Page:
Yet, Ryan tried to argue these are a popular thing in the forums last month...LOL. I debated it, and his 660TI remarks & conclusions in their 660TI launch review comments sections, until they (ryan and Jarred Walton) were reduced to insinuating I was an Ahole and uninformed etc...LOL. They really couldn't argue with my data :) EBay monitors...Jeez. If I'm that cheap or plain poor, I don't risk my money on some dude from Korea...ROFL Reply
  • Mygaffer - Friday, June 07, 2013 - link

    Its funny, you do you come off as an ahole. Reply
  • lowlymarine - Saturday, October 20, 2012 - link

    Since I happened to come across this post again while looking for the name of this display, I figure I'll update on what happened with my Catleap Q270. I did finally receive the replacement from Korea on the 18th of October (so just shy of two months without my display), and it DOES NOT have the same design flaw as the original unit. The side panel is now plastic, which should alleviate the path for arcing between the power jack and DVI port. Furthermore, color accuracy and backlight bleed on the replacement unit are much improved. Sadly, it does have a single stuck green subpixel in the top right quadrant, but it's hardly noticeable.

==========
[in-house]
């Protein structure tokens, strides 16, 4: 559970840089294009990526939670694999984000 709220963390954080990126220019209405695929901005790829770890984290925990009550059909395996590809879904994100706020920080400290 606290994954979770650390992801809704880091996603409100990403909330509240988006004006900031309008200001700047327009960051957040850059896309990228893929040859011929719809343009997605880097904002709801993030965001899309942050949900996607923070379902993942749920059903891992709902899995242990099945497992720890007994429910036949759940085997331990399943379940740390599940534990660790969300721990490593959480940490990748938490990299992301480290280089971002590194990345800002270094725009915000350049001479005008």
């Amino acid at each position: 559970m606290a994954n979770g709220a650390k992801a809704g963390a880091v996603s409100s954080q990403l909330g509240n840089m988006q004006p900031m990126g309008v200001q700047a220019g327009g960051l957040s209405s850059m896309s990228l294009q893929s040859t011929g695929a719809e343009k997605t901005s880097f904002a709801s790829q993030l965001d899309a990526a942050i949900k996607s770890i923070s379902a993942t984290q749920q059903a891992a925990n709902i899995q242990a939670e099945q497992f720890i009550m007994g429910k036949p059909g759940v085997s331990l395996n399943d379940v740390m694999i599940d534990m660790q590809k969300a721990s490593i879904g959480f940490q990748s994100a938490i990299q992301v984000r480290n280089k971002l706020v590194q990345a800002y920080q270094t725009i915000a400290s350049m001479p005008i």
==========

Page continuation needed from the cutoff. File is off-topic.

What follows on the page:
I'd still say spending the little extra for a display where your warranty service (if necessary) will take a week instead of two months is probably worth it. But if you can't swing an extra $200 - not an insignificant sum, to be sure - there's a lot less chance of the same disaster I experienced befalling you, hopefully.
  • Karman - Thursday, September 20, 2012 - link

    "I wish they would have used different screws for attaching the support column to the display than they did for the base, to make it easier to differentiate."